Parse a string as an array

Is it possible to represent a string variable as an array?

For example, if I have the variable:

*temp string "test"

Can I transform it so that I can have each character as an element of an array, so it’s equivalent to the declaration below?

*temp_array string 4 "t" "e" "s" "t"

*temp string “test”
*temp_array temp_array 4 “”
*set temp_array#1 string.charAt(1)
*set temp_array#2 string.charAt(2)
*set temp_array#3 string.charAt(3)
*set temp_array#4 string.charAt(4)

  • Basically create a string variable called “string” and assign it the value “test”

  • Then create an array called “temp_array” with 4 elements, each to an empty string.

  • Finally, use the *set command to assign each character of the string to an element of the array using the charAt function.

It looks like ChoiceScript doesn’t know about the charAt function (I assume it’s valid in vanilla JavaScript). However, I did some digging around the CSLib files and found it has methods for obtaining characters out of strings. Namely,

*set result &(string#3)

this would put the third character of the variable string in result. However, I haven’t found any documentation on the & and # operators on the official CS wiki.

@CJW @cup_half_empty Is there any place I can find documentation about these operators? Also, if I use them, will I be able to publish the game via Hosted Games, or is it considered a “forbidden API”?


I don’t know if there’s documentation about them. Your best bet is this forum. The wiki is maintained by the community and it isn’t up to date. I found the operators by looking at ChoiceScript’s source code and other people’s code. They are not prohibited and it won’t prevent you from publishing your game.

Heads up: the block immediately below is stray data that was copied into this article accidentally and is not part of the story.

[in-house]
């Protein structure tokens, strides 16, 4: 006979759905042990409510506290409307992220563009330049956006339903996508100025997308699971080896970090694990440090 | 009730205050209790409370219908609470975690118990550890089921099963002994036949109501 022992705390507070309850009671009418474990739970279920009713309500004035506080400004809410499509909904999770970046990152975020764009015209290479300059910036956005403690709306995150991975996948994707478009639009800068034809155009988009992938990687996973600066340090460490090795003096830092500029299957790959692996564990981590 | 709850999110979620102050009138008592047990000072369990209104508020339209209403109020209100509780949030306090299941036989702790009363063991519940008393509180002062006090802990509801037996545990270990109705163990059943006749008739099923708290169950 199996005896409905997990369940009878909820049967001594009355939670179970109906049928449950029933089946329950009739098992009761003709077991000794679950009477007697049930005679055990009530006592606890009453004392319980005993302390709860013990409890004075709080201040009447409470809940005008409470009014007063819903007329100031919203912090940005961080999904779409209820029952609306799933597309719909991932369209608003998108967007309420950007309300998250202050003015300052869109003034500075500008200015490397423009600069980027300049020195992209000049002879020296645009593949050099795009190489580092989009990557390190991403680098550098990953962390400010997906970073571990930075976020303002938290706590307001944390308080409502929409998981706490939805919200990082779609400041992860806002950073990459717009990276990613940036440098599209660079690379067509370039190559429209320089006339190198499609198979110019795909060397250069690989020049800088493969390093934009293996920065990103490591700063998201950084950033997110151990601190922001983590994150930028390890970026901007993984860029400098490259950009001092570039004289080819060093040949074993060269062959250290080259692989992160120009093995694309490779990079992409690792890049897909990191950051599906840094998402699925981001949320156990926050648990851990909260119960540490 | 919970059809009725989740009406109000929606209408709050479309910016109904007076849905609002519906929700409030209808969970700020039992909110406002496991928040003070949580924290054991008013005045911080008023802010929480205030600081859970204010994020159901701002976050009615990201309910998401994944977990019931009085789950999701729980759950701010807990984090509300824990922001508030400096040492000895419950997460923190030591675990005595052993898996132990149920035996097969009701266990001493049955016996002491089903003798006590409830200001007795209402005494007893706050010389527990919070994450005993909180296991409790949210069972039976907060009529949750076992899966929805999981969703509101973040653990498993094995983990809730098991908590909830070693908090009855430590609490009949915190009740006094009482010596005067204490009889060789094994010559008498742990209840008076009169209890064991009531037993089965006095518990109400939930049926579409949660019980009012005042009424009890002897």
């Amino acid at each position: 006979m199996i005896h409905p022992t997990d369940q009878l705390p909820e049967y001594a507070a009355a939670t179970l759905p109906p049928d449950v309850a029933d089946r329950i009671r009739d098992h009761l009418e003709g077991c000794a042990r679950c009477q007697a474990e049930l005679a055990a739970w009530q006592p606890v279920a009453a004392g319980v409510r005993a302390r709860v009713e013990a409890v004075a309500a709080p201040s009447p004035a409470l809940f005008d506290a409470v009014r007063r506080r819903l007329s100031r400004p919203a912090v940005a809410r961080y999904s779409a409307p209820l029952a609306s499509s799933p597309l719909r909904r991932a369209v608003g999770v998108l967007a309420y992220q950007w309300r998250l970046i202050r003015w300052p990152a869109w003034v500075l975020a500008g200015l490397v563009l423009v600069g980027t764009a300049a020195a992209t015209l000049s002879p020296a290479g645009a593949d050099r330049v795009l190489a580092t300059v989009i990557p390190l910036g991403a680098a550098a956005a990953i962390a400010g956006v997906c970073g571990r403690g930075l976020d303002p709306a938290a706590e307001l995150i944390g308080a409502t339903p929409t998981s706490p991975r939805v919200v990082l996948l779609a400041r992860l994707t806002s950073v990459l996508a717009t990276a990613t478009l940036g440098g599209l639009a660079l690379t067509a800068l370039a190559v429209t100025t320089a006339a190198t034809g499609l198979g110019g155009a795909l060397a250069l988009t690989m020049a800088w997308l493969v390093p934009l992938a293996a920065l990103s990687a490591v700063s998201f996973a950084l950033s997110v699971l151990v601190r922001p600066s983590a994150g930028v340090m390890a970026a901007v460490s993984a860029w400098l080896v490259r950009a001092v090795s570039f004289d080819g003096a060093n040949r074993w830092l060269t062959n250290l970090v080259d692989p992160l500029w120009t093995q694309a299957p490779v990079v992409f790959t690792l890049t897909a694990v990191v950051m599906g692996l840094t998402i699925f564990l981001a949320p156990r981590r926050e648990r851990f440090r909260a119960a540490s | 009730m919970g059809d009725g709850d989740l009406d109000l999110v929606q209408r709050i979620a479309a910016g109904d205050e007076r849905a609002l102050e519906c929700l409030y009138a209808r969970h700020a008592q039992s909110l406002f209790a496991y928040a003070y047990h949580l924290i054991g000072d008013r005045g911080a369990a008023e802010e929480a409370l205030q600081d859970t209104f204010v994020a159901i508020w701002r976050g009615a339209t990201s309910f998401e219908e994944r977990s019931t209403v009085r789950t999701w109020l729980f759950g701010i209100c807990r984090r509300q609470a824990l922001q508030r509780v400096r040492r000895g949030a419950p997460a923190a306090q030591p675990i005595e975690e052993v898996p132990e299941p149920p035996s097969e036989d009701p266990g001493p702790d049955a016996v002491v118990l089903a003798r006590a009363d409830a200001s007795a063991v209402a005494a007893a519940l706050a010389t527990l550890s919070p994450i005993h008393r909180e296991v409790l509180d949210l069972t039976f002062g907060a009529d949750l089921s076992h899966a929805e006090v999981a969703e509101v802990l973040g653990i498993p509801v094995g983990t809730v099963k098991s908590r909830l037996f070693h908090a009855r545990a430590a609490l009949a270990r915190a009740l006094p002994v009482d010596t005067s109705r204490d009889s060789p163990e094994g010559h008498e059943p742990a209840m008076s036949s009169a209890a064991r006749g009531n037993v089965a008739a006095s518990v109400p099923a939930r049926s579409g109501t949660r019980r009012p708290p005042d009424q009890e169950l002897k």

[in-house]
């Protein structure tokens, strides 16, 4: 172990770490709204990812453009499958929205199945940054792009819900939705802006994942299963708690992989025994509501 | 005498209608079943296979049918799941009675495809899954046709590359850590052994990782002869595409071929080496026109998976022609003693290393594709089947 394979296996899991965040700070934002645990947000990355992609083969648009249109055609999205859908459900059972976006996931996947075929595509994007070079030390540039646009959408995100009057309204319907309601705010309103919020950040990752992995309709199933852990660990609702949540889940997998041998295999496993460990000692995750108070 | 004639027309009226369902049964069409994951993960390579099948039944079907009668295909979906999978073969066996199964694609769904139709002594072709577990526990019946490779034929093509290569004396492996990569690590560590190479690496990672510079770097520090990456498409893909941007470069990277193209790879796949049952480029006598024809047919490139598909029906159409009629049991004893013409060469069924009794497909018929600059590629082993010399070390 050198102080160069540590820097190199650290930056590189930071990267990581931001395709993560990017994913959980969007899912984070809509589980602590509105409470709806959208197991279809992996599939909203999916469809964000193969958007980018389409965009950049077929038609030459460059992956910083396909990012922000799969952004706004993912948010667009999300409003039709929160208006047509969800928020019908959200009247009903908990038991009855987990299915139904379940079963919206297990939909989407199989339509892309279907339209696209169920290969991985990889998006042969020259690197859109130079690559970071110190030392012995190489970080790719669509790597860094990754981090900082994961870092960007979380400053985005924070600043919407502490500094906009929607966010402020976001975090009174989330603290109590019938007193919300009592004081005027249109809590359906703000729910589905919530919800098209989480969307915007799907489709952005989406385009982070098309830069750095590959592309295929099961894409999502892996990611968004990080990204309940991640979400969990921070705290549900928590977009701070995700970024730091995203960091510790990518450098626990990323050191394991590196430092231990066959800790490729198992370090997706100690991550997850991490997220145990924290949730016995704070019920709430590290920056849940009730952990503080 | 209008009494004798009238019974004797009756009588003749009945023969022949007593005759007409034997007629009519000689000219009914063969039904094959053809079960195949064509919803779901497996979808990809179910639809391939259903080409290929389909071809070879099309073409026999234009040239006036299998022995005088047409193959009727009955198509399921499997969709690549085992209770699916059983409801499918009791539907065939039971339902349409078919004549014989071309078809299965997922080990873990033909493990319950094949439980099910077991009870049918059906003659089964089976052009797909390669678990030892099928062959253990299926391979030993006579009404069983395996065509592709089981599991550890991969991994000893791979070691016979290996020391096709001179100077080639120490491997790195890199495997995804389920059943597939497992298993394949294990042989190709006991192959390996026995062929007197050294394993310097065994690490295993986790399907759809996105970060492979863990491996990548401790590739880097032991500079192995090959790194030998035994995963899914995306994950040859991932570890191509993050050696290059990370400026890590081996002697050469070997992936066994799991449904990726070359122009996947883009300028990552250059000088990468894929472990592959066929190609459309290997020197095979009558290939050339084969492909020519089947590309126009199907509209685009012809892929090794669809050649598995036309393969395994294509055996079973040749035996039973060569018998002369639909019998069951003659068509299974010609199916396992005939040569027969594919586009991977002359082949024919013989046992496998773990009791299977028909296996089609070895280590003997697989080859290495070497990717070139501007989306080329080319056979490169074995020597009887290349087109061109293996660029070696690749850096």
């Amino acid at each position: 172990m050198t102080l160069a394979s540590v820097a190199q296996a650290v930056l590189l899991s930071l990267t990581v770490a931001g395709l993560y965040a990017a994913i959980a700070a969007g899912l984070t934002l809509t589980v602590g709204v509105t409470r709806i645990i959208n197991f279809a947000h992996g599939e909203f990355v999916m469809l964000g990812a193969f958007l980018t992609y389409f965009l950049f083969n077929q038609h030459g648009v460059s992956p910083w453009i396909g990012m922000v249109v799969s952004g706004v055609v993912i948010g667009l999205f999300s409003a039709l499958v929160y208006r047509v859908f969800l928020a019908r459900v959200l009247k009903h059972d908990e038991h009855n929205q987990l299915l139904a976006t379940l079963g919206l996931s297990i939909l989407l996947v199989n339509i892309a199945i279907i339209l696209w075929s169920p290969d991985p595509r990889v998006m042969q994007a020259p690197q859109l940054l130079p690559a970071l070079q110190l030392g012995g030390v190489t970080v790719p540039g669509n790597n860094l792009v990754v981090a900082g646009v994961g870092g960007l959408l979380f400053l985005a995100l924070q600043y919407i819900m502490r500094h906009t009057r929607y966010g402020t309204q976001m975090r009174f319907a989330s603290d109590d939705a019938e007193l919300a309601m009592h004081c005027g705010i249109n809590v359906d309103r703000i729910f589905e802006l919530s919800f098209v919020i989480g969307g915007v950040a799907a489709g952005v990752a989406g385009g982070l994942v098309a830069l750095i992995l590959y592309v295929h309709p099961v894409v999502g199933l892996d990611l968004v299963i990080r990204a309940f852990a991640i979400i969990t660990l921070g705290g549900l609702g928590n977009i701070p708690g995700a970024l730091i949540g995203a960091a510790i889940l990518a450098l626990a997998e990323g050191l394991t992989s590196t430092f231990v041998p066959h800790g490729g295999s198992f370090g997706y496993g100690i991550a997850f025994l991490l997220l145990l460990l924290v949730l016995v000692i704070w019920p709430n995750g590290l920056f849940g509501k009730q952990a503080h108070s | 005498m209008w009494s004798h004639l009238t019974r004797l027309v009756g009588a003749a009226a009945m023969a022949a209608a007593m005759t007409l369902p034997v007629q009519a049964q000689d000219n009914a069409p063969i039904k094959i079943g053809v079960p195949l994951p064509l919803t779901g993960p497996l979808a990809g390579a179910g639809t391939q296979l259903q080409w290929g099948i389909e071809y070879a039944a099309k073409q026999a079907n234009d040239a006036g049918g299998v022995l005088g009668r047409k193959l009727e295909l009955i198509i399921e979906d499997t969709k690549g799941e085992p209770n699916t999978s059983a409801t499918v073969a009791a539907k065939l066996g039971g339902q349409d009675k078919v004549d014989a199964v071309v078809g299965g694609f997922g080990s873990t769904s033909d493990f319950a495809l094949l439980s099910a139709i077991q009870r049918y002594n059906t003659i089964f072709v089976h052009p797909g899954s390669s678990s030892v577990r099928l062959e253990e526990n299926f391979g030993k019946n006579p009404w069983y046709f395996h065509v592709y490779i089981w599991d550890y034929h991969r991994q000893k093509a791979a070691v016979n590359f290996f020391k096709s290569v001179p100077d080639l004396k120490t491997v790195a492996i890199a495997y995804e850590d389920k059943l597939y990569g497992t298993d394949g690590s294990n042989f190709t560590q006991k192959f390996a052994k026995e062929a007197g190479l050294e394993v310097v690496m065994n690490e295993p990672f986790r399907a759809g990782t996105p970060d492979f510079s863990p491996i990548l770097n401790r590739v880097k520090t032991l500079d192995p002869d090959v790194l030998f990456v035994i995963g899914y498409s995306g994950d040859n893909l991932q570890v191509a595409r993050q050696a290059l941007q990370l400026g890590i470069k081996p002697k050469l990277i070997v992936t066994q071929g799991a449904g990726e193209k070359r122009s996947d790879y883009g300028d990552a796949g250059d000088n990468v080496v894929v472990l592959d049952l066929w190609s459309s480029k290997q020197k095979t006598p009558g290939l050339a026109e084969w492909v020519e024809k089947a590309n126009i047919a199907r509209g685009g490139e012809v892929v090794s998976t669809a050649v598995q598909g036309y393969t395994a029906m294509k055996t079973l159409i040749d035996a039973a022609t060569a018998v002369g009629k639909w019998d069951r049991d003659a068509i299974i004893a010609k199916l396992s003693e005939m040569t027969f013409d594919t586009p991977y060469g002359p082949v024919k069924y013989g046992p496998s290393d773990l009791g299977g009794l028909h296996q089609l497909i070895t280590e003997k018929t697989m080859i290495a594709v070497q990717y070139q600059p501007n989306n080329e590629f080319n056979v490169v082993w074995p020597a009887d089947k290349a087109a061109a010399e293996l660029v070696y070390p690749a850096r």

• &: string concatenation

Used to “add” (concatenate) two strings together.

*set myVar "Hello, " & "World" 
*print myVar

This will output Hello, World.

  • #: index access for string

This is exclusive for string. You can access the character at a certain index (1-based).

*set myVar "Hello, World" # 1
*print myVar

This will output H.

  • Compound Assignment

If you start an assignment with an operator it will use the original value of the variable as the left hand side of the operation.

*temp myVar 1
*set myVar +1

The value of myVar should be 2 now. It’s the same as doing something like:

*temp myVar 1
*set myVar myVar + 1

Or, in other programming languages:

let myVar = 1;
myVar += 1;

I suggest using CSLib, it was meant to abstract the complex logic into simple interfaces.


Thank you! The indexing operator is exactly what I needed.


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For future readers, these operators are actually documented on the wiki to some extent:

Though evidently not very easy to find!